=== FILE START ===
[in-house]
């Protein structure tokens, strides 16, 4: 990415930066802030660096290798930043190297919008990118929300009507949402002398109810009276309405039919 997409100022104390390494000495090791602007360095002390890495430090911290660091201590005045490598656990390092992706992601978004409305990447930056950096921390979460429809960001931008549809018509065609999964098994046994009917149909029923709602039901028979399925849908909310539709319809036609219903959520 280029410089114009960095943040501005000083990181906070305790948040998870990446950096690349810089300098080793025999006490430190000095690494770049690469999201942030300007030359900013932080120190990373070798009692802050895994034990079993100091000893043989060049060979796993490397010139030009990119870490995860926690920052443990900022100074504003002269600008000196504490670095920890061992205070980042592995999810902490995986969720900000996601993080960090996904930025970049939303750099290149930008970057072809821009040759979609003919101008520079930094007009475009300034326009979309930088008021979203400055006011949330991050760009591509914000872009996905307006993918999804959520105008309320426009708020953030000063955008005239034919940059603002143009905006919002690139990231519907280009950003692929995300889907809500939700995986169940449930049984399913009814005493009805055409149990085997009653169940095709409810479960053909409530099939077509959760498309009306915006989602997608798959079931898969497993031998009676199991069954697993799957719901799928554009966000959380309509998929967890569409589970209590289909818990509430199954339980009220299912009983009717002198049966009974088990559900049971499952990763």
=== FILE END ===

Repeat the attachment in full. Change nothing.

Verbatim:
[in-house]
């Protein structure tokens, strides 16, 4: 990415930066802030660096290798930043190297919008990118929300009507949402002398109810009276309405039919 997409100022104390390494000495090791602007360095002390890495430090911290660091201590005045490598656990390092992706992601978004409305990447930056950096921390979460429809960001931008549809018509065609999964098994046994009917149909029923709602039901028979399925849908909310539709319809036609219903959520 280029410089114009960095943040501005000083990181906070305790948040998870990446950096690349810089300098080793025999006490430190000095690494770049690469999201942030300007030359900013932080120190990373070798009692802050895994034990079993100091000893043989060049060979796993490397010139030009990119870490995860926690920052443990900022100074504003002269600008000196504490670095920890061992205070980042592995999810902490995986969720900000996601993080960090996904930025970049939303750099290149930008970057072809821009040759979609003919101008520079930094007009475009300034326009979309930088008021979203400055006011949330991050760009591509914000872009996905307006993918999804959520105008309320426009708020953030000063955008005239034919940059603002143009905006919002690139990231519907280009950003692929995300889907809500939700995986169940449930049984399913009814005493009805055409149990085997009653169940095709409810479960053909409530099939077509959760498309009306915006989602997608798959079931898969497993031998009676199991069954697993799957719901799928554009966000959380309509998929967890569409589970209590289909818990509430199954339980009220299912009983009717002198049966009974088990559900049971499952990763």